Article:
Trevin Wax raises some excellent points and, frankly, I can see the arguments on a couple of different sides – the side that says we shouldn’t be filling our minds with such things as well as the side of Christian liberty and engaging the culture. On one hand, we’re told to think about “whatever is true, whatever is honorable, whatever is just, whatever is pure, whatever is lovely, whatever is commendable, if there is any excellence, if there is anything worthy of praise” (see Philippians 4:8 ESV) and we could argue that there is nothing coming out of Hollywood that fits that description. On the other hand, Jesus ate with “sinners” in their homes and while He certainly didn’t sin, He did very likely talk about things that his hosts and their friends were talking about. On that same hand is the Christian liberty Paul discussed in Romans 14.
Again, I can see both of those arguments and not have a problem with either of them. However, it’s easy to go to extremes: the first argument can lead to legalism and (as I’ve heard some argue, and as even one denomination explicitly teaches) the “Christians shouldn’t participate in any kind of secular entertainment” attitude (based on the Old Testament passage Paul quoted in 2 Corinthians 6:17 ESV, “Therefore go out from their midst, and be separate from them, says the Lord, and touch no unclean thing; then I will welcome you”); the second can lead to licentiousness (lacking moral discipline or restraint). Where’s the balance?
I asked “Where’s the balance?” but I wonder if we should even be seeking the balance between the two extremes. Should we not always seek to “pursue righteousness, godliness, faith, love, steadfastness, gentleness” (1 Timothy 6:11 ESV)? Jesus left us in the world to do the work that He gave the Church to do. On one hand, how can we engage the world if we are so separated from it that we have almost no contact with it? On the other hand, is it appropriate for Christians to fill their minds with the kinds of entertainment the world produces?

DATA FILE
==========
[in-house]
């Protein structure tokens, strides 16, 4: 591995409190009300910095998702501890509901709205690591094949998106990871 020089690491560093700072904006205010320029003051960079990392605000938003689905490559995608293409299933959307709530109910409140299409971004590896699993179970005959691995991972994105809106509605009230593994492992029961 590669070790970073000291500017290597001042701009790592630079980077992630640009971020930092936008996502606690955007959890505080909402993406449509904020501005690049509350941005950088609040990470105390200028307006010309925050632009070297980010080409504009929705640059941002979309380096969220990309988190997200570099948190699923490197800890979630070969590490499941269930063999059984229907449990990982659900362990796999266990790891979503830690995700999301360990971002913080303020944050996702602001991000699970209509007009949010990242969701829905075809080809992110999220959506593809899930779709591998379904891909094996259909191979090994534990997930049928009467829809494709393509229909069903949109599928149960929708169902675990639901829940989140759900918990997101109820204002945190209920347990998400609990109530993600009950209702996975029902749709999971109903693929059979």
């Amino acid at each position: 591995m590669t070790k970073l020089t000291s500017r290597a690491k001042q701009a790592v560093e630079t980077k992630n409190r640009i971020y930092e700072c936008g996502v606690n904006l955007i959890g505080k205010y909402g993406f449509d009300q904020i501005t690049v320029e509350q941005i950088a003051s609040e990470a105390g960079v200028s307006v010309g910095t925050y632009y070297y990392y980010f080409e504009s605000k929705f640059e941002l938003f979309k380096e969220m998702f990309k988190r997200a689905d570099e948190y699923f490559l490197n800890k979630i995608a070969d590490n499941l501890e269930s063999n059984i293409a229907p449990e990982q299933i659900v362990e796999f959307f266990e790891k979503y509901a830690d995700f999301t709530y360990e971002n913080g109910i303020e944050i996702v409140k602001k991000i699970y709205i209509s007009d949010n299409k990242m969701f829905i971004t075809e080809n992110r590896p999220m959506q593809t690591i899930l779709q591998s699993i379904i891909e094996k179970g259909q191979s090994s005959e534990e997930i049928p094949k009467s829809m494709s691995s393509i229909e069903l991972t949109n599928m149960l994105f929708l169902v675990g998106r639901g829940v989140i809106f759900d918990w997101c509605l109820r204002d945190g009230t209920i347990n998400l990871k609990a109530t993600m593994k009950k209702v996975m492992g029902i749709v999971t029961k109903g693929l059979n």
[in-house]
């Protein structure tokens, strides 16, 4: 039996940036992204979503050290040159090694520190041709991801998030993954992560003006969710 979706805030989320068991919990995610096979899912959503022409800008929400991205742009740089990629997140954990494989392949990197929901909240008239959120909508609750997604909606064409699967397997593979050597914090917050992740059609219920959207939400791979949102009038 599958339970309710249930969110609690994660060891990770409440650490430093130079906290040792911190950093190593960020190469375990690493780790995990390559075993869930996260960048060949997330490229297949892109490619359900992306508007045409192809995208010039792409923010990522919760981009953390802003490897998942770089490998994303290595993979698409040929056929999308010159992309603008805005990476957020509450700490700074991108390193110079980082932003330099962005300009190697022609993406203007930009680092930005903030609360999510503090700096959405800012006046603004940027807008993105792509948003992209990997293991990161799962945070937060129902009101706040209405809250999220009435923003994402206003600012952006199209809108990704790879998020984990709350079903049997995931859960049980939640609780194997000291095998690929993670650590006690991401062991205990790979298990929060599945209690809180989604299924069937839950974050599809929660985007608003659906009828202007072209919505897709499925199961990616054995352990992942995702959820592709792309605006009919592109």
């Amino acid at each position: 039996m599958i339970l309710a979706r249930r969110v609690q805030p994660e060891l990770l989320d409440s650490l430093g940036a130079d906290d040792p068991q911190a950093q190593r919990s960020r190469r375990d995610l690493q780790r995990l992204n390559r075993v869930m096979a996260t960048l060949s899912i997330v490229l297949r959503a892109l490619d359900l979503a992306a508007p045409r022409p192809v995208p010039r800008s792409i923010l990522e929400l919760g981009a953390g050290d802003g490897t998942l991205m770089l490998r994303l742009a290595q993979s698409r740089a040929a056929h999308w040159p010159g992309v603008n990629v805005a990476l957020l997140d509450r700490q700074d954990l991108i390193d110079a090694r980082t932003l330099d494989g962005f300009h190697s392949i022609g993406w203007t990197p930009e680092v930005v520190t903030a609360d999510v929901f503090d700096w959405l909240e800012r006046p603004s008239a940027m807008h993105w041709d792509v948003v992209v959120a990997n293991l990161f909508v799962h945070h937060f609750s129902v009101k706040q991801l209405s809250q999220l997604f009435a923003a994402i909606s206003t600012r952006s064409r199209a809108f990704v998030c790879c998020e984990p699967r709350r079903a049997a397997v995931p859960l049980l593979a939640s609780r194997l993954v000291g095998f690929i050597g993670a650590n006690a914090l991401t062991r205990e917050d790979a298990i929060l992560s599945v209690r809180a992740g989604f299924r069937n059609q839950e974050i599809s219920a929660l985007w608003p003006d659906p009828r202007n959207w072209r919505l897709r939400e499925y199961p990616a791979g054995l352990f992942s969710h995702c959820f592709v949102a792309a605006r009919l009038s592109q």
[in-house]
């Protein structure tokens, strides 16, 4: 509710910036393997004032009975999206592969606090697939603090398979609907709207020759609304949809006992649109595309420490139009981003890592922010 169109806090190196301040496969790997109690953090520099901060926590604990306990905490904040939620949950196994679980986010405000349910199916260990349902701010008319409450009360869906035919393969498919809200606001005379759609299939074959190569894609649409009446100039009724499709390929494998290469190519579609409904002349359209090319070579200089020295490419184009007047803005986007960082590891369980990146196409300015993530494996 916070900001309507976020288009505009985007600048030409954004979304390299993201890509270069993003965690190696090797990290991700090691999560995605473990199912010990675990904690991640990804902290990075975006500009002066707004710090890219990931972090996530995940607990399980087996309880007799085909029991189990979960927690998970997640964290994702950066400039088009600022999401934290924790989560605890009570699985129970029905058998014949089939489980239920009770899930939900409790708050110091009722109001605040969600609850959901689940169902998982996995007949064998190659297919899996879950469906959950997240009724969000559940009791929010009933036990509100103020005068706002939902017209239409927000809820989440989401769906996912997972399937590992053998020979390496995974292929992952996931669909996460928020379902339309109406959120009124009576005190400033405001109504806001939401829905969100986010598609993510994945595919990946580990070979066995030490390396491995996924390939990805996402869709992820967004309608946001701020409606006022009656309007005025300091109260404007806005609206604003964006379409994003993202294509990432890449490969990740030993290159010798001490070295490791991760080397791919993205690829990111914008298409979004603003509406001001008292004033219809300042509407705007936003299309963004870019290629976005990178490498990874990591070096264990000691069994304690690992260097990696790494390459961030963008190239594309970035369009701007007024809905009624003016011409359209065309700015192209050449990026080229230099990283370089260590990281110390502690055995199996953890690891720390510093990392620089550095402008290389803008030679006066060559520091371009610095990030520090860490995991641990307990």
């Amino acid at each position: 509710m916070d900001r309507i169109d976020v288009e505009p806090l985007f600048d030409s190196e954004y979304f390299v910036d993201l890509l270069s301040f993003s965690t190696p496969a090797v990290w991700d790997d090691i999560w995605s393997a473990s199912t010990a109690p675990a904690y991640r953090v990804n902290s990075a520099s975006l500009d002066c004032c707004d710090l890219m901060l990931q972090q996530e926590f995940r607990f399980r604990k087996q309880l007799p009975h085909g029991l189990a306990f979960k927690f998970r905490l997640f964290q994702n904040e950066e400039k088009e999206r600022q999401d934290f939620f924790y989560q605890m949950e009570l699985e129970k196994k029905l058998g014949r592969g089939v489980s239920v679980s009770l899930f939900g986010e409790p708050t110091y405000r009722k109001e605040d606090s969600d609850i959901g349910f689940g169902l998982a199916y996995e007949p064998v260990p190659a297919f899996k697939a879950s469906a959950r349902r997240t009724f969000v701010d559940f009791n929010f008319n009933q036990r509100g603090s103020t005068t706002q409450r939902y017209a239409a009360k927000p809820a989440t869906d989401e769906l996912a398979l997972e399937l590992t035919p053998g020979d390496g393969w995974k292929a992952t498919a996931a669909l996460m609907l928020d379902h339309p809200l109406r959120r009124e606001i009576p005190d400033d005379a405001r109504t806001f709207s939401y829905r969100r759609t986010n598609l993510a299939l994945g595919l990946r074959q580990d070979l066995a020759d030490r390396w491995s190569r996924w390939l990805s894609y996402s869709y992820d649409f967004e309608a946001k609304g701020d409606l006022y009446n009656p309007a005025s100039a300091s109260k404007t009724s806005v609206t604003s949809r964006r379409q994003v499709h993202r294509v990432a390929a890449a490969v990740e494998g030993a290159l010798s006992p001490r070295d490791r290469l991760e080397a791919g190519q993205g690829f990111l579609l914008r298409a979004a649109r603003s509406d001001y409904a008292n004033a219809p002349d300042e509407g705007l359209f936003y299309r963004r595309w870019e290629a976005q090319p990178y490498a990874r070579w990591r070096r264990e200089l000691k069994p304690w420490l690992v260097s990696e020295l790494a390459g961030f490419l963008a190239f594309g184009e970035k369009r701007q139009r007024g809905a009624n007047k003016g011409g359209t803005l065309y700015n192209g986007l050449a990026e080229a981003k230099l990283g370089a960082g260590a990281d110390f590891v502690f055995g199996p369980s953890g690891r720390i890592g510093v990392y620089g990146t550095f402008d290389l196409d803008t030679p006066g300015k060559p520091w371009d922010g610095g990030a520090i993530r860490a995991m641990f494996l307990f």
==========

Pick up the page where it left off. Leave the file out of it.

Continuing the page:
Contextualization is a concept in Christian missions where we seek to communicate the gospel in the context of the culture in which the gospel is being communicated. The Apostle Paul was a master at contextualization and we see it in 1 Corinthians 9:19-22 (ESV), “For though I am free from all, I have made myself a servant to all, that I might win more of them. To the Jews I became as a Jew, in order to win Jews. To those under the law I became as one under the law (though not being myself under the law) that I might win those under the law. To those outside the law I became as one outside the law (not being outside the law of God but under the law of Christ) that I might win those outside the law. To the weak I became weak, that I might win the weak. I have become all things to all people, that by all means I might save some.” We see it also in the way some missionaries have worked in a cross-cultural environment. Hudson Taylor, for example, dressed like the local Chinese people to whom he was sent, ate what they ate, etc.
However, we must be careful that contextualization doesn’t turn into syncretism (bringing elements of the world into the Church, such as the mixing of pagan practices with Roman Catholicism in Latin America or the adoption of science and psychology in the American Church) – maybe another way to say it would be sincretism because very often what we bring into the Church is sin (e.g. the way many young people in the Church today think sex outside of marriage is not sin or the way we recognize remarriages after divorce instead of calling them the adultery that Jesus called them).
Should Christians be watching secular movies? Are secular movies okay as long as they don’t have a rating higher than, say, G or PG? (Note that just because the rating is G or PG doesn’t mean that the content of the movie, especially the message being portrayed, is appropriate for Christians). We might abhor the violence in the latest action adventure, but when was the last time we thought about the violence in the cartoons we allow our young children to watch (e.g. Tom and Jerry, the Roadrunner, the Transformers)? We might not think it’s appropriate to watch that R-rated love story at the cinema, but how many of the ladies in our churches are sitting at home during the day watching the steamy romances in soap operas or reading Harlequin romances (which a Navy senior chief I worked with often called “sleazy slut novels”)?
When it comes to secular entertainment, I tend to take a Romans 14 view. However, I also think that we must exercise caution and to be consistently discerning. If watching violence in the latest action adventure is wrong, then so is watching it on the evening news or in cartoons. If steamy romances in R-rated films are wrong, then they’re wrong in the soap operas and in the books we read. We have to be consistent or we’re hypocrites!
Again, Trevin Wax raises some excellent points in the linked article. It’s good food for thought.